4. The 14 deaths of the Aramoana case are attributed to a military styled rifle according to Alpers. Yet surely any meticulous researcher, in the last 7 years, would have obtained the coroner’s report that showed the police sergeant killed was shot with his own pistol, Gray was himself shot dead by a 9mm police machine pistol, another police officer was wounded by the same (in cross fire) and 2 of the young female victims were either shot by a .22 rifle or burnt. That’s 5 of Alpers total of 14. Yet he specifically states in his paper, “Harmless .22 Caliber Rabbit Rifles Kill More People Than Any Other Type Of Gun” (August 1996) that Gray carried a “Remington semi-auto .22”. However, even this is not the actual rifle described in the Coroner’s report, which listed Gray’s Squires-Bingham .22.

5. Likewise, Alpers dismisses David Gray’s state of mind: “Although a psychiatrist, who never met him, later said that he “probably was” suffering from the symptoms of schizophrenia at the time, Gray had no previous history of mental illness”. Yet these weren’t simply some offhand comments made by some obscure psychiatrist, but rather they were the carefully documented conclusion by Dr Faed that made up an entire chapter in Senior Sergeant Bill O’Brien’s officially police sanctioned history of the event. Such a “psychiatric autopsy” is a comprehensive investigation into all the known symptoms shown by an individual before their death. Even putting this aside, it is common knowledge that Gray had been taken to see a psychiatrist by his parents, but had failed to keep following appointments and this was never followed up. Alper elsewhere claims his own threshold definition of “previous history of mentally illness” is: “…or even seriously suspected by others prior to the shooting”. So by Alpers own criteria, Gray was mentally ill. A much better, more unbiased definition (for the purposes of ascertaining did prior violence predictors exist, rather than, did the offender live long enough to be charged for prior violence?) might have been, “Was the subject known to his family, the community or the authorities for prior unbalanced, bizarre, threatening or violent behaviour?” Gray, who spoke in grunts, demonstrated all 4 categories and clearly was not “fit and proper” to hold a firearm’s licence, which in NZ is1983 Arms Act language for “of sound mind”.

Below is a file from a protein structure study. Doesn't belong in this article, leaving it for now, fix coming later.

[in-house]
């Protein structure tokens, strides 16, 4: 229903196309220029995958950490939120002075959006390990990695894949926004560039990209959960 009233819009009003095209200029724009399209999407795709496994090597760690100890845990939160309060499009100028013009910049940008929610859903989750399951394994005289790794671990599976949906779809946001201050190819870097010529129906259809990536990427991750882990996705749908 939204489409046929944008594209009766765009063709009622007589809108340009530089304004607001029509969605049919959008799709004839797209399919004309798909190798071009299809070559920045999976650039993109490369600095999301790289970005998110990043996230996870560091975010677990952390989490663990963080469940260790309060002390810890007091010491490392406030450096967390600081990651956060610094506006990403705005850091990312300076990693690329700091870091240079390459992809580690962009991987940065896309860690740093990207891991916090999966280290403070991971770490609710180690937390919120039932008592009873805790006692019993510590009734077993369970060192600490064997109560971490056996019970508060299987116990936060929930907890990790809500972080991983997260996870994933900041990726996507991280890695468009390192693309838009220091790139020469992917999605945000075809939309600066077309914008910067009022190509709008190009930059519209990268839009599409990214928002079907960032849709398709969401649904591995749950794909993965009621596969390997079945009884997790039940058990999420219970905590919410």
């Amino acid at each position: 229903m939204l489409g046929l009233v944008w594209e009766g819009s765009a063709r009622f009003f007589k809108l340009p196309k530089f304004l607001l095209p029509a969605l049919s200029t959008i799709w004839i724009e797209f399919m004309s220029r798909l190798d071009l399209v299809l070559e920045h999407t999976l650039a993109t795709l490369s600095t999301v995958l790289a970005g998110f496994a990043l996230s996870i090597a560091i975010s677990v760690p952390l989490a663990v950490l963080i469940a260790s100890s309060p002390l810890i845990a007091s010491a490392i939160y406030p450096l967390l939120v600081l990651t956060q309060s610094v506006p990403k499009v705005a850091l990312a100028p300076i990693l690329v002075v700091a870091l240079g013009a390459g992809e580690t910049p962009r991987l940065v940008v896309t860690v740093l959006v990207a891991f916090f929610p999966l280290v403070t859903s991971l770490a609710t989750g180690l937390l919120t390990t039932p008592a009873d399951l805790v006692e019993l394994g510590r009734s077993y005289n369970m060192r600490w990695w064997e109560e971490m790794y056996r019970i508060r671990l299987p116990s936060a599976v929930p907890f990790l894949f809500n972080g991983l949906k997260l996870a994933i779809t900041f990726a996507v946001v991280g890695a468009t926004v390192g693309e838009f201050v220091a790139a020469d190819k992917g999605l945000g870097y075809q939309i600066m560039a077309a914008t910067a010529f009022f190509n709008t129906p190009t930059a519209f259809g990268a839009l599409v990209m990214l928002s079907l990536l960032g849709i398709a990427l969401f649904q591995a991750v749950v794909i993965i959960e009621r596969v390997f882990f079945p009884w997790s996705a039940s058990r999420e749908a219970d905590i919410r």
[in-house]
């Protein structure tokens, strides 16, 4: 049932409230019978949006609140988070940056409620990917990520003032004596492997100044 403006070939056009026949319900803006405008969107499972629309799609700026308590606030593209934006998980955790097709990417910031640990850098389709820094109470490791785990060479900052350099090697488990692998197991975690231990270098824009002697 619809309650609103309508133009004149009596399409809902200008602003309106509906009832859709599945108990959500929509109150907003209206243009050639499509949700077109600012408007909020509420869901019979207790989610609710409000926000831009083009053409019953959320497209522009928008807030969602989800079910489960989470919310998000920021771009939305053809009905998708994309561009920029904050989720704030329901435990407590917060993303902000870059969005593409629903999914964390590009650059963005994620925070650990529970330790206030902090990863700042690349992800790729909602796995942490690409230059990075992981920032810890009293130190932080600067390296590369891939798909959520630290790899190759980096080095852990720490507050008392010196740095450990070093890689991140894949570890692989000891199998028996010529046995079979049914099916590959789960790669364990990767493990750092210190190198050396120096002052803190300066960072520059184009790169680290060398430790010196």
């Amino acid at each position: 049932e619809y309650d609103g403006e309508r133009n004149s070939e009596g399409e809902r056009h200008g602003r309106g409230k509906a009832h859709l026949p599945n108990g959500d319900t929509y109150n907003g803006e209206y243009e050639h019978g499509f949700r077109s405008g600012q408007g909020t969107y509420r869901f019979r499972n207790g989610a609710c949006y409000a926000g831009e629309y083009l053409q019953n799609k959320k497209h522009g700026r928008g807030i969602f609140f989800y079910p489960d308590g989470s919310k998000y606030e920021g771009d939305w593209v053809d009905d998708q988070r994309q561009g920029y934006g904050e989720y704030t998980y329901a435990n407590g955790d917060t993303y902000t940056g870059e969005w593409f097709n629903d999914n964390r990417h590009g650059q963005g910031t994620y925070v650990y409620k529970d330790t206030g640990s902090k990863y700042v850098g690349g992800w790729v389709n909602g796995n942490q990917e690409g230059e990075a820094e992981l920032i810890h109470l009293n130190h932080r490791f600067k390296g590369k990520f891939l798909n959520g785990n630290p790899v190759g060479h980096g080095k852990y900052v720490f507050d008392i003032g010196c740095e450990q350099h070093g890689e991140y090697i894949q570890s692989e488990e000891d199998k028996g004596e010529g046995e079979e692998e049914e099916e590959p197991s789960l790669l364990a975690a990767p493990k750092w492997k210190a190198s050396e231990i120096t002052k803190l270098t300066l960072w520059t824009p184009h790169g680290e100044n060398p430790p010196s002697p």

6. Alper’s claims that Gray had no prior criminal record, yet his house was searched for guns 9 months beforehand after a bookshop employee asked Gray if he had come to kill him. The bookshop owner did not persist with formal charges because he feared Gray would come back and seek his revenge. That is hardly a good reason for police to have left him in charge of his firearms licence. The Police Complaints Authority notes, for instance, that another threat, to burn down a dairy because a pie was cold, was “the kind of conduct for which he, (Gray), had become known”. Section 60 of the Arms Act, 1983, gives the police ample powers to revoke a licence in such circumstances, but they were not exercised.